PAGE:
ECONOMY

HELPE seeks a part in talks to sell stake in gas company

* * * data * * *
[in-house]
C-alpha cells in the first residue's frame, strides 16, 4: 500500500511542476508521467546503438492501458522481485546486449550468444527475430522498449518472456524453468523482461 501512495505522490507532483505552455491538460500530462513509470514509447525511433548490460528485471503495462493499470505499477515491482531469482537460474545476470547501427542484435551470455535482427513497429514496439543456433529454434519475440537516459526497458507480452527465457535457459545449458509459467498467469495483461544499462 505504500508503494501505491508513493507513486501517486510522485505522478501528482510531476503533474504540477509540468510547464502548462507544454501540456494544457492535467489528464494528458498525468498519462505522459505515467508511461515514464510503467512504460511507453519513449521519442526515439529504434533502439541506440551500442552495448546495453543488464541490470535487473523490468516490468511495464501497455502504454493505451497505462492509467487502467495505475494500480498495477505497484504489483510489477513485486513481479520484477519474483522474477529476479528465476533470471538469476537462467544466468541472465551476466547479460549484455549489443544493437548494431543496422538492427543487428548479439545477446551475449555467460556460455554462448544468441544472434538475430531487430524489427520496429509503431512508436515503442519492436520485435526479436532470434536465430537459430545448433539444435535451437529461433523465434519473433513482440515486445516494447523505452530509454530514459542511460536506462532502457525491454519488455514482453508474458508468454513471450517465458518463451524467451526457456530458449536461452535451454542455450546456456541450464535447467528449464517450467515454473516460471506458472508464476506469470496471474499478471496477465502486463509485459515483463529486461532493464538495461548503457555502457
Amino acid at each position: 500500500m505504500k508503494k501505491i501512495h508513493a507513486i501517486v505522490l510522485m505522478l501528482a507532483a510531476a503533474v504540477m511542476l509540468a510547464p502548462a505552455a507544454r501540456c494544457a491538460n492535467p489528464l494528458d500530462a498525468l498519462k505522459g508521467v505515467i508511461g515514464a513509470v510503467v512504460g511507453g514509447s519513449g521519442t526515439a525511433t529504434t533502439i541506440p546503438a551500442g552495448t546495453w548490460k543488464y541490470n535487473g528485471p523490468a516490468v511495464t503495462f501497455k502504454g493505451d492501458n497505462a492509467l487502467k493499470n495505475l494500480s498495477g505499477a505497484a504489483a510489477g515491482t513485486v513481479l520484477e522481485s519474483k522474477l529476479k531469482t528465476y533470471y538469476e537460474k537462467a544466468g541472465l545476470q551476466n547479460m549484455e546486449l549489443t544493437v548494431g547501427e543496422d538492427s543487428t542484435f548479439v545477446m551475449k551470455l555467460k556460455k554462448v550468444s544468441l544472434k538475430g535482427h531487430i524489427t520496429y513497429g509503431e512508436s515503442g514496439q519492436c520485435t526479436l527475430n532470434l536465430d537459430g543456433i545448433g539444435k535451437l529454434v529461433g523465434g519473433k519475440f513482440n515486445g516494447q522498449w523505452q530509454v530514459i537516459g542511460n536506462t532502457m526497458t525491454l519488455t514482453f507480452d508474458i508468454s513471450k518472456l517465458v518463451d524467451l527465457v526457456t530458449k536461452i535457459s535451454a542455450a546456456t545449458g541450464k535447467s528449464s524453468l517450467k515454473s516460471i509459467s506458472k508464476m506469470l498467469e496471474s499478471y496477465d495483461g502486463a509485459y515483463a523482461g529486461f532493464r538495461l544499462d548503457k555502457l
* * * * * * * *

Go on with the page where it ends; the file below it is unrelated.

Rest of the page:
Hellenic Petroleum (HELPE) has intervened in the negotiations between the government and Spanish company Gas Natural for the sale of a 35 percent stake in state-controlled Public Gas Corporation (DEPA), demanding a say before any decision is taken. According to government officials, HELPE’s management has written a letter to Economy and Finance Minister Giorgos Alogoskoufis asking to participate in the negotiations and complaining it is not consulted as a major DEPA shareholder as it should. HELPE has a 35 percent stake in DEPA, with the State controlling the rest. The State also has a controlling interest in HELPE, although a minority one. HELPE’s management considers that the company would suffer in the eyes of its own shareholders if it was seen to be sidelined. It further claims that the company’s development would suffer as a result. According to the same sources, HELPE proposes, in case its demand for equal treatment with Gas Natural – tapped to be the strategic investor that will take over DEPA’s management – is met, to acquire a further stake in DEPA should the government finally decide not to sell the remaining 30 percent of its stake to Public Power Corporation, the State electricity company. In that case, HELPE says, it is willing to buy a further 15 percent, raising its stake to 50 percent, and suggests that DEPA do the same. HELPE Chairman Timos Christodoulou and Chief Executive Panayiotis Kavoulakos had indicated, in their first press conference last month, that the company’s increased interest in natural gas is closely tied to the government’s plans for DEPA. Christodoulou and Kavoulakos stressed that natural gas must form part of the broader strategy of the group, which had decided to seek a more energetic involvement in DEPA. The current government, which came to power last March, had initially opposed the continuation of talks with Gas Natural, begun under the previous government, and has finally opted to go ahead, hoping to earn some 250 million euros from the sale. The Spaniards had also wanted guarantees that the legal framework governing the distribution of natural gas would not change.